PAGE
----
Yet again the English Tory party is un­able to deal with the Ir­ish di­men­sion

The Guardian - Journal - - The Guardian -

Osten­si­bly, Theresa May went on BBC Ra­dio 4’s To­day pro­gramme on Thurs­day to ad­dress all the lis­ten­ers. In re­al­ity, how­ever, her aim was to reach an au­di­ence of fewer than 200. The peo­ple she wanted to in­flu­ence are the Con­ser­va­tive MPs who hold her gov­ern­ment’s fu­ture in their hands next Tues­day in the votes on her Brexit deal.

Mrs May’s pitch was nar­rowly fo­cused. She was now “talk­ing to col­leagues” about ways in which par­lia­ment might be in­volved in ac­ti­vat­ing the North­ern Ire­land back­stop – a clause in the with­drawal agree­ment whose pur­pose is to pre­vent the re­turn of a phys­i­cal bor­der in Ire­land fol­low­ing the post-Brexit tran­si­tion be­tween March 2019 and De­cem­ber 2020. MPs might, she sug­gested, be able to choose whether to en­ter the back­stop or ex­tend the tran­si­tion a bit fur­ther. Trans­lated, this meant that Mrs May wanted to ap­pear open to mar­ginal changes in her Brexit deal as a means of per­suad­ing some doubters to vote for it next week.

It was ab­jectly thin stuff. It was not any­thing that can plau­si­bly be pre­sented as a tweak, let alone a rene­go­ti­a­tion, of the Brexit deal – be­cause such a thing is not on of­fer. In fact, these ap­par­ent con­ces­sions are al­ready part of the North­ern Ire­land pro­to­col in the with­drawal agree­ment. The gov­ern­ment’s ex­plana­tory doc­u­ment on the agree­ment, pub­lished last month, says as much. It says, in para­graph 157, that Bri­tain could en­ter the back­stop or opt for a tran­si­tion ex­ten­sion:

“This would al­low the UK gov­ern­ment, with an ap­pro­pri­ate role for par­lia­ment, to con­sider the right ap­proach in the na­tional in­ter­est.” Mrs May, in other words, used her in­ter­view to of­fer a nicely wrapped ver­sion of some­thing that has al­ready been agreed.

Log­i­cally, this might seem to mean that Mrs May will not suc­ceed with this ap­proach to her back­benchers. This is, though, to un­der­es­ti­mate the pres­sures on Tory MPs. Or­di­nar­ily, they – and their lo­cal ac­tivists – want to sup­port the prime min­is­ter and her gov­ern­ment. It re­mains the case that a mi­nor­ity of Tory MPs are so en­trenched in their views for or against Brexit that their votes against her deal were locked down from the start of the whole process. That is why, un­til this week, Mrs May won al­most ev­ery key vote.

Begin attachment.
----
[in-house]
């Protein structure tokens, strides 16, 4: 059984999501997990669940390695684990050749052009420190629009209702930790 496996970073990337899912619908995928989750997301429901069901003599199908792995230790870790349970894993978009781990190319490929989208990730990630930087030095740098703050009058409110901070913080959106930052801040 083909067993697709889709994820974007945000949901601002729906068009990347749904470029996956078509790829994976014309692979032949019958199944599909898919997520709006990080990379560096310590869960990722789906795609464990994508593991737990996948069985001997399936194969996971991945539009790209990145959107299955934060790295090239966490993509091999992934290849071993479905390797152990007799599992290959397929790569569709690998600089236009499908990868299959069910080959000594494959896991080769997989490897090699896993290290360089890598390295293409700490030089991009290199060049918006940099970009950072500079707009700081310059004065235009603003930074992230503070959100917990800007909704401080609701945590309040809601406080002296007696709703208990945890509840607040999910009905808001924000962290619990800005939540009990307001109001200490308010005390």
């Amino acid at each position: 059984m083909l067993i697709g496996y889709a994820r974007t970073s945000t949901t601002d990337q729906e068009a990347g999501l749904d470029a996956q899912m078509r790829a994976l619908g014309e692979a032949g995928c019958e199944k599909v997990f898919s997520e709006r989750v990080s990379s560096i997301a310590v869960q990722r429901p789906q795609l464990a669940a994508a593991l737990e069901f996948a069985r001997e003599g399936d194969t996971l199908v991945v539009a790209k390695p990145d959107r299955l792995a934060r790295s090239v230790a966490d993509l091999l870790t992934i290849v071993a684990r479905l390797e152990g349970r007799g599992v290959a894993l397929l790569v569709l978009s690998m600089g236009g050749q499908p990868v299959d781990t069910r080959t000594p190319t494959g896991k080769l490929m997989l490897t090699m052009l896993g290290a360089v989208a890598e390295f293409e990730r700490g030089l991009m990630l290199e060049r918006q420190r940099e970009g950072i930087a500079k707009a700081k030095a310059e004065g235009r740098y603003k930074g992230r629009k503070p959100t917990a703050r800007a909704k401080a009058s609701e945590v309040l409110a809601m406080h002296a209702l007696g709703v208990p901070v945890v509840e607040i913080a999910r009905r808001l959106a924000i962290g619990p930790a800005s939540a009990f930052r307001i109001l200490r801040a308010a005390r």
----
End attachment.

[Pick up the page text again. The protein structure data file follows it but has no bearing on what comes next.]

Her prob­lem now is with the back­bench MPs who dis­like both the deal it­self and the fuss it has caused, and who have per­suaded them­selves, look­ing at the par­lia­men­tary arith­metic and at the hints that the deal could be tweaked, that they have per­mis­sion to vote against the deal with­out bring­ing the gov­ern­ment down. Pres­sure on these MPs will tighten over the week­end and right up to the vote on Tues­day. Yes­ter­day one former pro-Euro­pean Tory critic, An­toinette Sandbach, agreed to back Mrs May with the words: “It may not be per­fect but it is a good deal.” She is very un­likely to be the last to change her mind. But the larger prob­lem for Mrs May is that she is fight­ing on two fronts, against anti-EU fa­nat­ics who ab­hor ev­ery con­tin­u­ing post-Brexit tie with Europe, and against pro-EU re­main­ers who see a chance of over­turn­ing the 2016 ref­er­en­dum.

Mrs May’s con­cen­tra­tion on the back­stop in her in­ter­view con­firms that en­sur­ing the cur­rent fric­tion­less bor­der in Ire­land has be­come the piv­otal is­sue in the Brexit deal endgame. Jeremy Cor­byn makes this case in his Guardian ar­ti­cle to­day.

The usu­ally tight-lipped Tory back­bench chair Sir Gra­ham Brady said the same yes­ter­day to the BBC.

If noth­ing else, this is an ex­am­ple of English To­ry­ism’s chick­ens com­ing home to roost. The leave cam­paign in Eng­land ut­terly ig­nored the warn­ings in 2016 from Sir John Ma­jor, Tony Blair and oth­ers about the dis­rup­tions that Brexit could bring to Ire­land. North­ern Ir­ish vot­ers, where a ma­jor­ity chose to re­main, could not be so dis­mis­sive. But Mrs May then ig­nored warn­ings that a post-elec­tion deal with the DUP – a party fun­da­men­tally out of step on Brexit with ma­jor­ity opin­ion in North­ern Ire­land and the Re­pub­lic – would come back to haunt her. Not for the first time in Bri­tish his­tory the Tory party is again faced with a choice be­tween pro­tect­ing its nar­row in­ter­ests and what Sir Robert Peel, at the height of the Corn Law cri­sis, called the need to “un­der­stand this Ir­ish case”. Peel did. Mrs May doesn’t.

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